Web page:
Get a life Andy. Far more kids are damaged and poisoned by their parents who do not encourage exercise and stuff junk food down their necks

    • mancunius
      Posted June 24, 2018 at 7:20 pm | Permalink

      “Diesel cars poison our children.”

      As Evelyn Waugh said, when a woman visitor to Combe Florey was fussing over the possibility of ‘one of her children falling down a well’: ‘Nothing so easily replaceable!’

      • HenryS
        Posted June 24, 2018 at 9:20 pm | Permalink

        Mancunius..more than diesel cars..also sweet and fatty foods is the concern of government now..but can’t help wondering if it’s got something more to do with the level of fitness of teenagers and young people for the army- in case the need arises?

    • a-tracy
      Posted June 24, 2018 at 7:27 pm | Permalink

      Andy, we have Tory Remainers in charge.

      Tory Brexiteer and not just Rees Mogg;
      Johnson, Leadsome, Gove, Fox, Patel need to step out of the shadows.

    • Stuffer of my face
      Posted June 25, 2018 at 9:34 pm | Permalink

      “Diesel cars poison our children.” What with kids eating chips and sucking sugar cubes all day at school it’s a wonder there are any kids left…so we might as well have diesel…but I wouldn’t recommend putting it in teas, coffee and lovely cream cakes and chocolate

  11. hans christian ivers
    Posted June 24, 2018 at 7:13 am | Permalink

    The UK economy has not been slowed by the BoE or by any ministry but simply by the Brexit referendum, I am afraid your analysis is flawed.

    According to the CER “We know two years from the referendum, we now know that the Brexit vote has seriously damaged the economy.”

    THe UK economy is now the slowest growing economy of the G7 after Italy. (CER).

    The CER made an analysis of the UK economy on how it would have grown by looking at which countries GDP, consumption, investment, that best mirrored the performance of the UK economy up to 20 years before the referendum.

    We have in the past two years lost 2.1% growth or the equivalent of £23 billion lost revenue for the Treasury.

    So, even if this figure is only half of what has been lost it much more clearly explains why , we now growth compared to your comments, John.

    • libertarian
      Posted June 24, 2018 at 11:11 am | Permalink


      And the biggest promotors of diesel cars was……. Your EU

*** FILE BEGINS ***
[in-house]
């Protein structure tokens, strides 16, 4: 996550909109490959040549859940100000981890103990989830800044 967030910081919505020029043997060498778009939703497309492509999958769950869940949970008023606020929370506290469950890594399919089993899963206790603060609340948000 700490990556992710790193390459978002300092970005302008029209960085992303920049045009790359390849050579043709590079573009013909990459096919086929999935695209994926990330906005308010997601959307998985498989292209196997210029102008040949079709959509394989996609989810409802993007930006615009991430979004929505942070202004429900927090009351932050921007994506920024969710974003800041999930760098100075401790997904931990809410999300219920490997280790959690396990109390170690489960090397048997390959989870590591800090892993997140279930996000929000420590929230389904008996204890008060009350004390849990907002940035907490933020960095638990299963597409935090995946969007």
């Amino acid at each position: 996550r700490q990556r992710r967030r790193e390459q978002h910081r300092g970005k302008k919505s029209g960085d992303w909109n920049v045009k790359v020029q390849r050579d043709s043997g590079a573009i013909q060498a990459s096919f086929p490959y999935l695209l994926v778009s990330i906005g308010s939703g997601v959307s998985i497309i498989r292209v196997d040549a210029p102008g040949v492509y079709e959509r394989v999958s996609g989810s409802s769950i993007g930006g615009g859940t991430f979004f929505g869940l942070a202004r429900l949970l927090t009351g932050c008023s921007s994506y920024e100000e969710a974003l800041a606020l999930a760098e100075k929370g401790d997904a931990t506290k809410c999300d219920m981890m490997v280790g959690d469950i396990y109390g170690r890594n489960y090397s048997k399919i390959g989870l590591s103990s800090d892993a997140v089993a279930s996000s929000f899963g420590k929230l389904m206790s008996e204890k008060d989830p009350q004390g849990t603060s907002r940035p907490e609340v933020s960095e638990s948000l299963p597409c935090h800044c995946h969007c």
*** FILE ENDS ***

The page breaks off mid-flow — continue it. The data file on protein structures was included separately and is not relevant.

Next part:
The biggest builders of diesel cars….. The German Car industry

      • Anonymous
        Posted June 24, 2018 at 9:34 pm | Permalink

        Diesels made policy at the behest of Germany.

    • libertarian
      Posted June 24, 2018 at 11:15 am | Permalink


      I just read the CER ( A pro Europe think tank) report ….. Ha ha ha what a pile of garbage

      Its assumptions, based on theories, based on projections assuming forecasts and without inputting any other positive variables

      No wonder economists are less accurate and less well trusted than astrologers

      • hans christian ivers
        Posted June 24, 2018 at 8:58 pm | Permalink

        It just not change the facts about economic performance , unfortunately,

        • NickC
          Posted June 25, 2018 at 10:01 am | Permalink

          Hans, Your views are based on forecasts of what might have been if we had voted Remain. Guesses are not facts.

          • hans christian ivers
            Posted June 25, 2018 at 10:39 am | Permalink


            wake up we are already growing less that half of the rest of Europe and according to Wood McKenzie interviewing 800 UK companies half of them have already cut investments in the UK.

            Are you awake?

          • libertarian
            Posted June 27, 2018 at 3:48 pm | Permalink


            Sadly for you I’m wide awake

            Quote from trading economics

            Direct Investment in the United Kingdom increased by 8667 GBP Million in the fourth quarter of 2017.

            From Reuters

            UK landed record foreign investment in 2016


            Wood Mackenzie are an Oil & Energy Consultancy and I can’t find any reference to this research on their website or Google.. So you better provide a link

            I’m also woke because I can see the potential for the future, We are world leaders in Hi Tech and Digital , EU nah, not in the game even